The last category is the most important to prevent emotional needy or clinging behavior. When a child is over-protected by their parents they often feel safe and comfortable because they don’t have to face any fears. It can feel wonderful to a child, for a while. Then as their peer group moves forward with confidence it leaves a child feeling extremely insecure. Here’s an example. Think about your first day of school – most of us can remember the feelings from leaving our mom or dad on the sidewalk to march into the school bus or school building… alone. Were you scared, or kind of excited? Kids who have been over protected sometimes describe this as one of the worst days of their life which is so sad because it didn’t have to happen.

If a child has been prepared to face the normal changes and challenges of preschool or early elementary, they can anticipate and feel excitement about the process of being a ‘big kid now’. Children want to grow up strong – God has placed inside the heart of every child the desire to mature, that’s why when you ask little kids ‘how old are you?’ that they won’t tell you they are 6… no, they will tell you that they are 6 and ½.

Overprotected children don’t develop early strength and often feel shy or scared of the decisions that they, (or their parents) will one day have to face. Here is a quick parenting formula to build confidence into your son or daughter at any stage of life, which spells out the word, ‘NICE.’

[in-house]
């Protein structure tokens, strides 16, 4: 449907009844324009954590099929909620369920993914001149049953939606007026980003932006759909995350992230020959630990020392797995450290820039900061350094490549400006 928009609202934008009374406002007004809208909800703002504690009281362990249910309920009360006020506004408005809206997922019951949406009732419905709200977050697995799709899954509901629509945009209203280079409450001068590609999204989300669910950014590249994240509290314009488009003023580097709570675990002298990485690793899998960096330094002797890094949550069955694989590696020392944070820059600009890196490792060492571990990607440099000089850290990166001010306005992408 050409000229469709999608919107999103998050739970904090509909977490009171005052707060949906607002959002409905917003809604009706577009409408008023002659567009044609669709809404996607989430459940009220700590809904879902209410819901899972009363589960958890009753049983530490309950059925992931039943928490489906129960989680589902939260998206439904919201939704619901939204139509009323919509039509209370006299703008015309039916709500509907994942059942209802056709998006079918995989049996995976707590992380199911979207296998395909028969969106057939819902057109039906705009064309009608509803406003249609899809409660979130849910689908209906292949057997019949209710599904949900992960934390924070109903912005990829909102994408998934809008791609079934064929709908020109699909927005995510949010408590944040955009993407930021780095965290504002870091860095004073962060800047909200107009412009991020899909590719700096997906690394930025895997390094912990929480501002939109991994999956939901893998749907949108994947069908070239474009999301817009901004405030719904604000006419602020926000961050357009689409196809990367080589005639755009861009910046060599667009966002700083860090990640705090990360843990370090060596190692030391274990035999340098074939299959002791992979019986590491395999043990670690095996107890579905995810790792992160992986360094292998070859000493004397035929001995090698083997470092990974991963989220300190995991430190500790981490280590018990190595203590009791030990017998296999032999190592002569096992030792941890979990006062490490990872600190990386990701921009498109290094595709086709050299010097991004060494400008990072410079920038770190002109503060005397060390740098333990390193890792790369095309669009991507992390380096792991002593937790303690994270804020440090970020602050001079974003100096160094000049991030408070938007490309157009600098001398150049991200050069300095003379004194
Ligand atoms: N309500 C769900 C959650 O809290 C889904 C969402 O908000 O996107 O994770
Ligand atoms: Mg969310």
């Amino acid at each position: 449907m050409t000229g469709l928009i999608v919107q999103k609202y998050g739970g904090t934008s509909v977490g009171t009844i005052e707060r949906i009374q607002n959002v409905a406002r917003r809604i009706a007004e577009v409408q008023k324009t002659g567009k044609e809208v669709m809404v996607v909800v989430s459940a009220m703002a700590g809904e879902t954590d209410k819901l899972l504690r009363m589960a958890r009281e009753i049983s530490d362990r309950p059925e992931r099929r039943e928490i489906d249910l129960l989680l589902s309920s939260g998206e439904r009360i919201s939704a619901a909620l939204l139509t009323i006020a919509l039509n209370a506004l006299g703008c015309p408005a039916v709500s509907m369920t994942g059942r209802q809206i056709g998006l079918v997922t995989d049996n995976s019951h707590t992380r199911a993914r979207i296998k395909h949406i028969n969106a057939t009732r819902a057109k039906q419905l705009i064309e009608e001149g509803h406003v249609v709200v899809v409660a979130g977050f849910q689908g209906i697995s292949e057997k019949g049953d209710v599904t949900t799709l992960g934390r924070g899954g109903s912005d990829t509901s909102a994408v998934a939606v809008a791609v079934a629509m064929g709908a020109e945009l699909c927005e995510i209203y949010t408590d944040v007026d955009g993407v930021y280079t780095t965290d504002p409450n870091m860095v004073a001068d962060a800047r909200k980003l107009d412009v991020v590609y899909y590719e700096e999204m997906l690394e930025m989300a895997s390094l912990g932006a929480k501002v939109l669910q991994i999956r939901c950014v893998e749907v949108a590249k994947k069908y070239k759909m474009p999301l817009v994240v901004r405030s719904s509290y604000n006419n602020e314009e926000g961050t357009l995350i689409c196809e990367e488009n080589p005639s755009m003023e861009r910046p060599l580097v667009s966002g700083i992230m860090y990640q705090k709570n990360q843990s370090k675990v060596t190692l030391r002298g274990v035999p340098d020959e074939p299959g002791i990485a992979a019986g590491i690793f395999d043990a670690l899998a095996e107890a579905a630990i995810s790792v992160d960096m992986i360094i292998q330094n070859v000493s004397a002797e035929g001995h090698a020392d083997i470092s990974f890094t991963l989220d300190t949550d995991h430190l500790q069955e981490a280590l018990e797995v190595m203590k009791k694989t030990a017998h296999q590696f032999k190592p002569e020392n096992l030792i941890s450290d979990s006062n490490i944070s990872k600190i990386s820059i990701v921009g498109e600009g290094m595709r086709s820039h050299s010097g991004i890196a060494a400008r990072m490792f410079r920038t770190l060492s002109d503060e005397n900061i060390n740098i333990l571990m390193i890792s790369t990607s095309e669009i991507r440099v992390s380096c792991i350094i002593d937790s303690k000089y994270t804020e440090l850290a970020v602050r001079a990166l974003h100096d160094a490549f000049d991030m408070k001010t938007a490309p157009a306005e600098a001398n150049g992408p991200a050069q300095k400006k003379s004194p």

N – Notice

Pay attention to the needs of your child, especially their maturity or ability to manage new tasks. If you want your daughter to successfully attend swimming lessons, then start talking about the benefits, how other kids love to go to swimming lessons, maybe even find a children’s book on the subject to start the discussion, which reduces the stress, (or customize “1 fish, 2 fish, red fish, blue fish” and make it about your children having a grand adventure together swimming).

 

I – Involve

Keeping kids involved in the normal changes and decisions by asking them questions, showing them pictures, maybe going on short trips to visit places ahead of time, (that’s why ‘meet the teacher’ events are so very important for children. It builds their confidence and emotional strength to leave the safety of being with mom or dad to venture forward past the shyness to feel secure in this gradual growing up process. This works with simple changes children face like getting a ‘big boy bed’ or spending a few special days with grandma. Talking about the process takes away stress.

 

C- Correct